Two years after entering squadron service, the U.S. Navy's EA-18G "Growler" electronic warfare aircraft has seen combat for the first time in Libya. The EA-18G is equipped with the ALQ-99 radar jamming pod and a a APG-79 phased array (AESA) radar, which also has some jamming capability (with the right software) as well as the ability to fry electronics. It was suggested that the EA-18G might have done this to some Libyan armored vehicles. Whatever the case, American aircraft are supplying all of the electronic warfare missions, over 75 percent of the air-to-air refueling, and over 70 percent of the aerial surveillance.
In U.S. service, the EA-18Gs are replacing the aging EA-6Bs that now provide electronic protection against enemy radars and missiles for navy and air force aircraft. The air force retired their EF-111 electronic warfare aircraft in 1998, on the assurance that the navy would get the EA-18G into service before the EA-6Bs died of old age. The older 27 ton EA-6B carries a crew of four, while the highly automated 29 ton EA-18G will have only two people on board. The EA-18G carries up to five electronic warfare pods, plus two AMRAAM air-to-air missiles and two anti-radiation (HARM) missiles. It may be the last manned aircraft to handle the EW job. UAVs are becoming more capable, and will eventually take over this dangerous task.
In 2007, the navy received its first operational (as opposed to developmental) EA-18G electronic warfare aircraft. The navy will receive 52 EA-18Gs by 2013, and another 30 after that (at the rate of about five a year). The U.S. Air Force and Marine Corps are planning on developing an electronic warfare version of the new F-35, or use a UAV, if the EA-18Gs are not plentiful, or powerful enough to provide all the electronic protection needed in future wars.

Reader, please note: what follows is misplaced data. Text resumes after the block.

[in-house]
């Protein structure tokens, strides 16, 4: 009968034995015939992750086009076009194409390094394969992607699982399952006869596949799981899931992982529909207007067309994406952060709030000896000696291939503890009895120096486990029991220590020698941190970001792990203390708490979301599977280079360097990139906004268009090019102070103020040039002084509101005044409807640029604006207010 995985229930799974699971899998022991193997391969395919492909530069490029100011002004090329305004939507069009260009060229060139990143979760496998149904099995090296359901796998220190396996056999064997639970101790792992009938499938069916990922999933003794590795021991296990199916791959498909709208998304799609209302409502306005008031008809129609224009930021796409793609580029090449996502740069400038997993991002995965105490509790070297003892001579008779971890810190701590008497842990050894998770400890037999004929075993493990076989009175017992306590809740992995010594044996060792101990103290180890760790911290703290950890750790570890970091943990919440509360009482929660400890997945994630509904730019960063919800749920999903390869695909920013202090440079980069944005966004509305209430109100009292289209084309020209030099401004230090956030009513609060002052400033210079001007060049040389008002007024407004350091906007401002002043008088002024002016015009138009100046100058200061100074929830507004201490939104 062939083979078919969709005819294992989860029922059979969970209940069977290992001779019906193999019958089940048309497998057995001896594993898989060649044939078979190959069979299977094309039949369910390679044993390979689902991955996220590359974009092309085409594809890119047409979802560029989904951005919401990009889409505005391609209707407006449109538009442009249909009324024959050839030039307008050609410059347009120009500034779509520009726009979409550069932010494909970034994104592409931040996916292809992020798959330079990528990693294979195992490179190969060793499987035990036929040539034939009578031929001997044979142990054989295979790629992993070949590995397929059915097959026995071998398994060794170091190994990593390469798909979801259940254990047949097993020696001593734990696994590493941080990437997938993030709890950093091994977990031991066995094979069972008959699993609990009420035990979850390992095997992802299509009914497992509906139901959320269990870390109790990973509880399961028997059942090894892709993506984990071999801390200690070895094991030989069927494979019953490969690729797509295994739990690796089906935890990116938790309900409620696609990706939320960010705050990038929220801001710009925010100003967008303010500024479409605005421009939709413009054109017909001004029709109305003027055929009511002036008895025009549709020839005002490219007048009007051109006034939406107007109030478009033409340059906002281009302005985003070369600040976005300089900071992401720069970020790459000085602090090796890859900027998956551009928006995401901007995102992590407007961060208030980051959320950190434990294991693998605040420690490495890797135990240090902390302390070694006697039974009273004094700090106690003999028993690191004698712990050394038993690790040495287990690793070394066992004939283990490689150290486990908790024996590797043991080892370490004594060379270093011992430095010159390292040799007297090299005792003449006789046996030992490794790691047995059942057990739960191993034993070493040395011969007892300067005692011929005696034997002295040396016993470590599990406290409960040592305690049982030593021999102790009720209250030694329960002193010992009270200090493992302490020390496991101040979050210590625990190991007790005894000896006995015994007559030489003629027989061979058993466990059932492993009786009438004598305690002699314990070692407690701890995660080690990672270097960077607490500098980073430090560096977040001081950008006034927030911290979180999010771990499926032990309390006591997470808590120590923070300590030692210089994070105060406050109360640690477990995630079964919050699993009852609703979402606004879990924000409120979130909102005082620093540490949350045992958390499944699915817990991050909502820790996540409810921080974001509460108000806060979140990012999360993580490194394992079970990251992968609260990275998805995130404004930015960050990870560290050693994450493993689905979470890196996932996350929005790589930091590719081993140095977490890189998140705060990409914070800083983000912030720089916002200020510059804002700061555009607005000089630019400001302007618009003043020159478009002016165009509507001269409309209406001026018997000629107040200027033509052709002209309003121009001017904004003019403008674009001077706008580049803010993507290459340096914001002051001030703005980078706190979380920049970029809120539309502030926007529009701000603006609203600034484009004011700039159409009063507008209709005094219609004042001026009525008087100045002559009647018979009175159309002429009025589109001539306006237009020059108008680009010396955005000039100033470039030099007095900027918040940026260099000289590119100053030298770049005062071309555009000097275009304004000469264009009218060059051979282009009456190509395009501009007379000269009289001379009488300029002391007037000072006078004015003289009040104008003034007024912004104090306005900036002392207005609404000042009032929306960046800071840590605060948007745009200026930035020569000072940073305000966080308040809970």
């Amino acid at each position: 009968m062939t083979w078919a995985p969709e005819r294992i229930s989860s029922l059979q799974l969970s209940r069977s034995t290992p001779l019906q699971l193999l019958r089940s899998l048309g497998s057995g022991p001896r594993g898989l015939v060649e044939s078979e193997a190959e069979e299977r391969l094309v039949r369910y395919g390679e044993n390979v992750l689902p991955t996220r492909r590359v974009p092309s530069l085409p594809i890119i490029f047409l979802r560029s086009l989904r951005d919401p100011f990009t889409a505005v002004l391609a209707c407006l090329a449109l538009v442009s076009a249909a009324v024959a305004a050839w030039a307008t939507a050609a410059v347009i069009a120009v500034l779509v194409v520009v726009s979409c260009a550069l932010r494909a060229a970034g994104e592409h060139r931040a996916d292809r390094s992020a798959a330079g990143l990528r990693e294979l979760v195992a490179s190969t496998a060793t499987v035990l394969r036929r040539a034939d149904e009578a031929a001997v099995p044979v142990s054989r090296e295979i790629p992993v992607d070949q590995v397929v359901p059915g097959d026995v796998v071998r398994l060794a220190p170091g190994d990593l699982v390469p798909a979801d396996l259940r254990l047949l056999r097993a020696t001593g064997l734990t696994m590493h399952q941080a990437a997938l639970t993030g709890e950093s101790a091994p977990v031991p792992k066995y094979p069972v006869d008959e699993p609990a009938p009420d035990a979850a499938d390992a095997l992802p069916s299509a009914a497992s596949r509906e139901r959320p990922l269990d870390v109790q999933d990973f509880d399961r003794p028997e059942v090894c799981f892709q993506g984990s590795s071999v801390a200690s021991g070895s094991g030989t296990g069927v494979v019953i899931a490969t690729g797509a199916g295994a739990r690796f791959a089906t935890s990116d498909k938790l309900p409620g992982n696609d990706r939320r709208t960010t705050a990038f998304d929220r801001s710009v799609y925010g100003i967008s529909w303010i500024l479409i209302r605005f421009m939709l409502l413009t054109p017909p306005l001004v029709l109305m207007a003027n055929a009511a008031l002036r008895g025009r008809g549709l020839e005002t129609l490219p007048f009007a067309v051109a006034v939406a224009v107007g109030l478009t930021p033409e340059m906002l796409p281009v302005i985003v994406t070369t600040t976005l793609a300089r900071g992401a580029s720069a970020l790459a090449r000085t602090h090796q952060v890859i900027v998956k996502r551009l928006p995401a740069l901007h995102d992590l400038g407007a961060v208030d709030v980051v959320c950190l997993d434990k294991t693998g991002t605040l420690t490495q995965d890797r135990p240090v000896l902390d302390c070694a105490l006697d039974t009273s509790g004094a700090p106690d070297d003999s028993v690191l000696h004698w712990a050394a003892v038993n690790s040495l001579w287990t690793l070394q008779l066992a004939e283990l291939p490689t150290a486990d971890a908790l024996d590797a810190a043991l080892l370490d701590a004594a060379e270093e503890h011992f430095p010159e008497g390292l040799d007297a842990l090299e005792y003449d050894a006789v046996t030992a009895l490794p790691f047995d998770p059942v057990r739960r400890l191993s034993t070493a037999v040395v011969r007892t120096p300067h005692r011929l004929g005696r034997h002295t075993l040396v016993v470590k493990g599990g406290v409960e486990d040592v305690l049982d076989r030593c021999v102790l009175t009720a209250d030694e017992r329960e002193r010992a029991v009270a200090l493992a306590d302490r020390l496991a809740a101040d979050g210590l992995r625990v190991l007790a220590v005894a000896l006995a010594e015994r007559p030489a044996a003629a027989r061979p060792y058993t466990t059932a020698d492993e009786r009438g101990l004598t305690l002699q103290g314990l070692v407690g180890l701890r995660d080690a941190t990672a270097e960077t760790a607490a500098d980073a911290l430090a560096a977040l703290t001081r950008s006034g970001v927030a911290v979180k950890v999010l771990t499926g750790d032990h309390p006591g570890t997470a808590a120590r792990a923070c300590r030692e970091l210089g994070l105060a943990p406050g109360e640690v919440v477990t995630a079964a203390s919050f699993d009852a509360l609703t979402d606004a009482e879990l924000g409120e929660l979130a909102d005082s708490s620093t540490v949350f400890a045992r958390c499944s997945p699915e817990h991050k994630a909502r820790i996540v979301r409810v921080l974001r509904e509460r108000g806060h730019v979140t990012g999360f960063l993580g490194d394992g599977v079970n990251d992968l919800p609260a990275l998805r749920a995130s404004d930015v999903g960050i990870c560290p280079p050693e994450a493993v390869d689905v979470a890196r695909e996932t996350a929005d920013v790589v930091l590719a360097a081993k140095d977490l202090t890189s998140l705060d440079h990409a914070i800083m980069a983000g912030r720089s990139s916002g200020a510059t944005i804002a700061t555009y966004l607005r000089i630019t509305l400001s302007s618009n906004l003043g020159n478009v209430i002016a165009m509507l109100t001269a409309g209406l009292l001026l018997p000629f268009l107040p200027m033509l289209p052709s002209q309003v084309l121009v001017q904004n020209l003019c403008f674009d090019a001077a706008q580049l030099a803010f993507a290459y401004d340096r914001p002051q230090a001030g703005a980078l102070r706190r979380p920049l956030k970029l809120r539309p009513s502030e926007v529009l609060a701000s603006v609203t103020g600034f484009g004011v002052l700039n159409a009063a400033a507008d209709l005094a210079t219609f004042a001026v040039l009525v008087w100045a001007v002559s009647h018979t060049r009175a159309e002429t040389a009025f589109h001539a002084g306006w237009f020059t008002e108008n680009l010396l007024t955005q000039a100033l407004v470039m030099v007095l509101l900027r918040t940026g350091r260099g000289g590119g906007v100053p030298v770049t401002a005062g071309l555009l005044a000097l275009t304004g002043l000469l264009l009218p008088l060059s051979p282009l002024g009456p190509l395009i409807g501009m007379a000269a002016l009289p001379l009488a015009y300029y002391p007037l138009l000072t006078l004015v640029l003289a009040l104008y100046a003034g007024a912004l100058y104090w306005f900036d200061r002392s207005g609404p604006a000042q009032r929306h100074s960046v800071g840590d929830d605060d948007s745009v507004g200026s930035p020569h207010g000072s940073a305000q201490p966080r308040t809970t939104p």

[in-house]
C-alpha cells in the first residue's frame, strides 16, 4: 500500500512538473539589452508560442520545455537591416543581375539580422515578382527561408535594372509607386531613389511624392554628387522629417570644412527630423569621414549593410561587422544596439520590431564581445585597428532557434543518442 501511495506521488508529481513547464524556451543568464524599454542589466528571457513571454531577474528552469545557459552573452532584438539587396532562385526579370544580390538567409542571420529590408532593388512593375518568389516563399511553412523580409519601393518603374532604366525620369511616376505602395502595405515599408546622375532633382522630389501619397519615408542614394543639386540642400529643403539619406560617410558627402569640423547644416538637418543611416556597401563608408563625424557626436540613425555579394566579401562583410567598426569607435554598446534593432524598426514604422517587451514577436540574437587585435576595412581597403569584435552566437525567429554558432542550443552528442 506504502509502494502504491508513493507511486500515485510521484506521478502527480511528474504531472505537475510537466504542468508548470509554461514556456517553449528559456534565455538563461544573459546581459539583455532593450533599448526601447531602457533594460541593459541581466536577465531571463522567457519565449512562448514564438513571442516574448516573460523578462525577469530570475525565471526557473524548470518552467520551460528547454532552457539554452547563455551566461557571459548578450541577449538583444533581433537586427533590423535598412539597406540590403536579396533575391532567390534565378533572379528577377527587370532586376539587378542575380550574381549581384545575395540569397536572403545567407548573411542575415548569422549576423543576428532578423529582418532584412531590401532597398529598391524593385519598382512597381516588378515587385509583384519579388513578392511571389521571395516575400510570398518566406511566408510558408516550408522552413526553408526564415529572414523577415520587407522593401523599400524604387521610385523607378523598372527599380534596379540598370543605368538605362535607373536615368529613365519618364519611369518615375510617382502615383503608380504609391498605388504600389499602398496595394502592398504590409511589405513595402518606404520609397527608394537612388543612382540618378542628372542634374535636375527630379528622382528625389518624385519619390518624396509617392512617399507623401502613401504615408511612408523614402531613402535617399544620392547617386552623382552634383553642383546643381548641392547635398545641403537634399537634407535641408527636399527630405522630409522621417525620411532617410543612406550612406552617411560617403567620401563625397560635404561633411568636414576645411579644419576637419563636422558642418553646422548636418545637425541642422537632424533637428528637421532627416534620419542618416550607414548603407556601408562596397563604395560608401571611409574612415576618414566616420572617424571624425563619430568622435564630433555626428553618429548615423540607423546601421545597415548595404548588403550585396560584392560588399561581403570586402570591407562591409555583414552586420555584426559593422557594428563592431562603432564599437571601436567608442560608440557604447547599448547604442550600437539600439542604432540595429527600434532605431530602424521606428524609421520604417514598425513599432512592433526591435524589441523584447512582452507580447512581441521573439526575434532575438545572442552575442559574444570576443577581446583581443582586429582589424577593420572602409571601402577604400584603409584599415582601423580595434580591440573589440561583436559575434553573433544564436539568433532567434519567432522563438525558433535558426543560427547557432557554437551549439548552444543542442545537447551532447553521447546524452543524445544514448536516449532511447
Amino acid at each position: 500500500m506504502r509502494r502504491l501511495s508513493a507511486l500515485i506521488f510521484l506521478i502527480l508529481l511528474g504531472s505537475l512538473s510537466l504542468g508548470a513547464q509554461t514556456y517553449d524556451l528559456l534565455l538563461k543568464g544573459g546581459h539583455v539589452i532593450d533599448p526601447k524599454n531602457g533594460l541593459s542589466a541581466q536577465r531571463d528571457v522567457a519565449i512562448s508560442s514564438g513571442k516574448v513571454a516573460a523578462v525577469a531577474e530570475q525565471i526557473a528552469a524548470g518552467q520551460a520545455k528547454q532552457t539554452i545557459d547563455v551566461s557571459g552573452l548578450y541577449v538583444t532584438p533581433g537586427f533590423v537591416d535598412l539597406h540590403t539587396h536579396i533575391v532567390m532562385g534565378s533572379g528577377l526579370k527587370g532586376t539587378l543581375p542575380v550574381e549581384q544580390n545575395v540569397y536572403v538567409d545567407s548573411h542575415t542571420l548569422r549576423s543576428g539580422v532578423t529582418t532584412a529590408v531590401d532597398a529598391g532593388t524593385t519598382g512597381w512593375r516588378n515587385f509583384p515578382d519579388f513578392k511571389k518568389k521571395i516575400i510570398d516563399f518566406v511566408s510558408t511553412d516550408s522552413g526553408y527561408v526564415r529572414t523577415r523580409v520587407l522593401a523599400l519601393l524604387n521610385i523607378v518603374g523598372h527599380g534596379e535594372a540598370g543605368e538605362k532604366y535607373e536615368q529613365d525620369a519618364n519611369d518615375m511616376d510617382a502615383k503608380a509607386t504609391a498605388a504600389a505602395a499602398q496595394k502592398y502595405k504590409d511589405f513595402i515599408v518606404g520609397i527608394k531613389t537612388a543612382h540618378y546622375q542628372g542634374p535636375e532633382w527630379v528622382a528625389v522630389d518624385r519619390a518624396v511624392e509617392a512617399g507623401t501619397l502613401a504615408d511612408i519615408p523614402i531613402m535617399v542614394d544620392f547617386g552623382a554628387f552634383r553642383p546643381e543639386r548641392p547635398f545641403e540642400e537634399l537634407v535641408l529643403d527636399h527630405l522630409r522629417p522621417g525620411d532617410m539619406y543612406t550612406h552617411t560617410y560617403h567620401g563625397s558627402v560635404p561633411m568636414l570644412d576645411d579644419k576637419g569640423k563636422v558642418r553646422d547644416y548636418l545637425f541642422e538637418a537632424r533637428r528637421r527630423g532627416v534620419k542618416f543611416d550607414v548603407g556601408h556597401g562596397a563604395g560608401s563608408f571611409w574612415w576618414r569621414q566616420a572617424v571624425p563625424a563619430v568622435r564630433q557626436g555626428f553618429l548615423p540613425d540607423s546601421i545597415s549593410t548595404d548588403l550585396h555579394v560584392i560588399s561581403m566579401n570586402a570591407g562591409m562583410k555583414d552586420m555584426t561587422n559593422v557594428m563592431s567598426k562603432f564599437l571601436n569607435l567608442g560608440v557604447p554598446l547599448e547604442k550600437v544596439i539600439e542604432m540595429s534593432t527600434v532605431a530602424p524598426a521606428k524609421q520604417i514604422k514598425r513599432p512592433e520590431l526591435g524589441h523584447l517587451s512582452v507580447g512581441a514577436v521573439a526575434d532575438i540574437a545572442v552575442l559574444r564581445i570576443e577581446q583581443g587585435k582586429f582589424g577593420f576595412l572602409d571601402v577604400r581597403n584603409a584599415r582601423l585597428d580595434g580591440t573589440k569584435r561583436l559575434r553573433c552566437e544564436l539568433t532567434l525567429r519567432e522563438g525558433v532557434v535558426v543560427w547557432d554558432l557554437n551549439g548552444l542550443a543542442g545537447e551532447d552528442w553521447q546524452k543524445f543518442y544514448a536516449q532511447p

Despite the high expense all the electronic gear, the F-18G is not the most expensive combat aircraft out there. The F-22 costs $355 million each. The low budget F-18E costs $94 million each, while the F-18G goes for $105 million. The F-35 costs over $130 million (and growing). Even unmanned aircraft are pricy, with the Global Hawk costing $182 million each (with high end sensors). Older fighters, like the F-16, cost $60 million, and an F-15E goes for about $100 million. The price of the export EA-18G hasn't been set yet, but it will probably be under $100 million.
These prices constantly fluctuate because of the need to incorporate a share of the development cost for each aircraft built. While most development expense occurs before mass production begins, there is sometimes considerable additional development expense, or major refurbishment, later in the lifetime of an aircraft. Many modern warplanes cost more than most warships, and have the same high maintenance (periodic refurbishment and development of new components) expenses.